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Tuesday, September 14th 2010, 12:48am

The comment about USA making up 97% of the world was in response to your ONLY America matters in this convo attitude! It may not be how you intend to come across but it reads like your saying "well, what happenned in the UK is inconsequential"! :whistling:

Ah... sorry. My mistake, then. The wife does tend to point out that I'm often quite rude without thinking. It was not my intent (in any way) to imply that the U.S. was the only culture that mattered; only that it was the only culture I could intelligently speak about.

BUT... I will point out that you have yet to offer any arguments whatsoever concerning the impact of any science fiction franchise on any popular culture, whether British, American, or otherwise. The only thing you have said is that science fiction existed before Star Wars (which I have never disputed) and that the U.S. doesn't constitute the only culture that matters (which I never intended to say).

SO... the challenge goes out to you yet again:

And yes, I realize the UK had plenty of other science fiction beyond just Dr. Who, but I'd be curious what other franchises you had that any remotely significant percentage of the population could even name, much less was influenced by?


In addition, I'd also ask; can you name a single Sci-Fi franchise (other than Star Trek, which I've already discussed) which had that kind of cultural impact, anywhere in the world?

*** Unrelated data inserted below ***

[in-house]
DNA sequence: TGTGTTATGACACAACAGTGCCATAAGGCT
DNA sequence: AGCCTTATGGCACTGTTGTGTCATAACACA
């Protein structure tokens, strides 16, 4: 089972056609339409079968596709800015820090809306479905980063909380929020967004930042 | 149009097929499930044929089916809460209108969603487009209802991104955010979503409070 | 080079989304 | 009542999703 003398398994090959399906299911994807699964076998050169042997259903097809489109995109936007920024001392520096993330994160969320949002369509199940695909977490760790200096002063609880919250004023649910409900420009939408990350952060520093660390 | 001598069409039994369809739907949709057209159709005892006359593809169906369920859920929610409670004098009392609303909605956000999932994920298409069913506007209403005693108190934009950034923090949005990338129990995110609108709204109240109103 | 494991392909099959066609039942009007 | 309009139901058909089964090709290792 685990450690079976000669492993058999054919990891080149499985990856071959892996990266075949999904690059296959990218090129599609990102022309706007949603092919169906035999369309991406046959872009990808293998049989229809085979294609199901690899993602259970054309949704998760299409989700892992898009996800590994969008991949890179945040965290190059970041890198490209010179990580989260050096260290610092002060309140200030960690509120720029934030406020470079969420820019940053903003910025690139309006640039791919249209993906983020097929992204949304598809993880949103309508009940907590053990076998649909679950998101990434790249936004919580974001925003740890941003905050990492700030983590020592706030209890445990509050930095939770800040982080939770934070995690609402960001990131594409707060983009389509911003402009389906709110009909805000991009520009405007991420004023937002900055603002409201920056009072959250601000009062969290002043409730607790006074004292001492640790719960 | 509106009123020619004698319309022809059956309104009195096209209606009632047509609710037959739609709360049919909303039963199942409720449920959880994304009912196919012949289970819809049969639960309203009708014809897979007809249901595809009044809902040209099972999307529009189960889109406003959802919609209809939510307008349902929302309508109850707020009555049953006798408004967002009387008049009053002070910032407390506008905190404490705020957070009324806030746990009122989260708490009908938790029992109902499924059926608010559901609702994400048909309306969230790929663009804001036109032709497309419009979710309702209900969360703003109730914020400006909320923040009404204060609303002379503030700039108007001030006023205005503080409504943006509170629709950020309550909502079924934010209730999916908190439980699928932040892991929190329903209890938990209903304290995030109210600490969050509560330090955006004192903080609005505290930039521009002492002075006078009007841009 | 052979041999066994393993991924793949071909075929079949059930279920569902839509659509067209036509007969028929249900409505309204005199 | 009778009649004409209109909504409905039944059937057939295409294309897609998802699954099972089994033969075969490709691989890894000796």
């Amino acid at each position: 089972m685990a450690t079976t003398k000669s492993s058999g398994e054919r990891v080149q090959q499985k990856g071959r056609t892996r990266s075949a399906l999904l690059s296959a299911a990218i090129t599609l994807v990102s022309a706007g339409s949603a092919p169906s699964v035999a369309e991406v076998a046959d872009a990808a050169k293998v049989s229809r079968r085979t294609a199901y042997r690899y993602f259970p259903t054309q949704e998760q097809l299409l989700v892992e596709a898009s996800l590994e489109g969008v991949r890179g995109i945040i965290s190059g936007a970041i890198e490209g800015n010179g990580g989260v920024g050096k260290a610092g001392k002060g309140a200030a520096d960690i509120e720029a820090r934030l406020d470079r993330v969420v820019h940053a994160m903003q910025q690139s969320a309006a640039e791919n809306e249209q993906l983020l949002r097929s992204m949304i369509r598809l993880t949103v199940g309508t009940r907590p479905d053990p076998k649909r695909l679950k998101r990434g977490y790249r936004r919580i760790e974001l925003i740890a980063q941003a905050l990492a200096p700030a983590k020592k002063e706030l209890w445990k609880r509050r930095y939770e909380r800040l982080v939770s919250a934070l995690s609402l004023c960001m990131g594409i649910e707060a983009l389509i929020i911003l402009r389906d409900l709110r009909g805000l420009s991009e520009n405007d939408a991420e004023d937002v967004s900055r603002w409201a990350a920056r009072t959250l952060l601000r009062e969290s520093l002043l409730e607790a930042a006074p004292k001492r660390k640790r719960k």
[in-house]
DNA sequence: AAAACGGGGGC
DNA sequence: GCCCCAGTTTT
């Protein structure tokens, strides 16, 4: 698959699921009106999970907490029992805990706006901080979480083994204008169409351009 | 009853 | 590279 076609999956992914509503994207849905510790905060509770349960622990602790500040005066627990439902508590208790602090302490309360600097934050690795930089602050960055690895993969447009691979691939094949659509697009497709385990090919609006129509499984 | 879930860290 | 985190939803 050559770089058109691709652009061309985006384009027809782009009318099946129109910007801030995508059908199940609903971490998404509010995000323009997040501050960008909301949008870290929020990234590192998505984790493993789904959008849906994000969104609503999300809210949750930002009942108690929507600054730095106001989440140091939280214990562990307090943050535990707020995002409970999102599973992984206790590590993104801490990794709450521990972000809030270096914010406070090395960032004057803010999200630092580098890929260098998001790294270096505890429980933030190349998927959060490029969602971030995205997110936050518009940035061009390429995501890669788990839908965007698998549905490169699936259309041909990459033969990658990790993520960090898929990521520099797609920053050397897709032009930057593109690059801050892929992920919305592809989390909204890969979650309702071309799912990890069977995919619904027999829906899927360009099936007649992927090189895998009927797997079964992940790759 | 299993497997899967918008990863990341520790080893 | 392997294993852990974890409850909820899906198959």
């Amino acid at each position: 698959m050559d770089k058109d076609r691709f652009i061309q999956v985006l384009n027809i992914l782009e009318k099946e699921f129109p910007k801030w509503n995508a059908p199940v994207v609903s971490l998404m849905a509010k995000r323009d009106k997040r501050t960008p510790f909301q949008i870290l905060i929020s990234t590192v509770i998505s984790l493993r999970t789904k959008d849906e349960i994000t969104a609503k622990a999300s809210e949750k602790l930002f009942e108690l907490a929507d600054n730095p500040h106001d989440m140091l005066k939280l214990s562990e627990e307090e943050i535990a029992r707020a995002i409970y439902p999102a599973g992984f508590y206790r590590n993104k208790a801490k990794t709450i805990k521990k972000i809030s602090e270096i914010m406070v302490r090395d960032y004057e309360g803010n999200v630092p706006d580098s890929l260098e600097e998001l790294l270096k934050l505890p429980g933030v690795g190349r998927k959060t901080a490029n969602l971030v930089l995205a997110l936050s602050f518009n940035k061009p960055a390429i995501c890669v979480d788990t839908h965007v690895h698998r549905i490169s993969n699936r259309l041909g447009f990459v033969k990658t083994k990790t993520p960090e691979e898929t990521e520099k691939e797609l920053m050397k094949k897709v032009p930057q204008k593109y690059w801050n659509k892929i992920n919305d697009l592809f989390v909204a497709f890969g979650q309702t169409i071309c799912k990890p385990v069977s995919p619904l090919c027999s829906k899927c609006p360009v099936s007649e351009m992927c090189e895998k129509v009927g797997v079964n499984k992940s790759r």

In short, do you have any kind of opinion other than that I'm an argumentative, opinionated jerk who believes the U.S. is the center of the universe :P
(and yes, that's mostly true, so I don't dispute that claim)

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Tuesday, September 14th 2010, 12:51am

Franchising was an American Capitolistic invention! I'll give you credit for that little gem! lol
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Tuesday, September 14th 2010, 2:59am

Godzilla? Are you joking? Two Japanese dudes in Rubber suits wrestling around balsa wood buildings! TBK...I think you lost it here. King Kong franchise is way ahead of Godzilla. Most people never get to see those old Japanese movies anymore, so I think their influence will keep dropping. The recent remake of Godzilla was more Jurassic Park than the old Godzilla.

On the other hand- i totally agree with your analysis for BattleStar Galatica. No BSG if it were not for Star Wars. I totally forgot about Alien.

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Tuesday, September 14th 2010, 5:40am

Godzilla? Are you joking? Two Japanese dudes in Rubber suits wrestling around balsa wood buildings! TBK...I think you lost it here. King Kong franchise is way ahead of Godzilla. Most people never get to see those old Japanese movies anymore, so I think their influence will keep dropping. The recent remake of Godzilla was more Jurassic Park than the old Godzilla.

On the other hand- i totally agree with your analysis for BattleStar Galatica. No BSG if it were not for Star Wars. I totally forgot about Alien.

I guess it depends on what your definition of "top" is. I was looking at the franchises that had the biggest impact on popular culture. Godzilla (while being complete schlock) has had a very long lasting influence on movies that Alien, King Kong, and a lot of other monster movies didn't. Just in my opinion, Godzilla's the movie franchise that pretty much started the monster movie genre.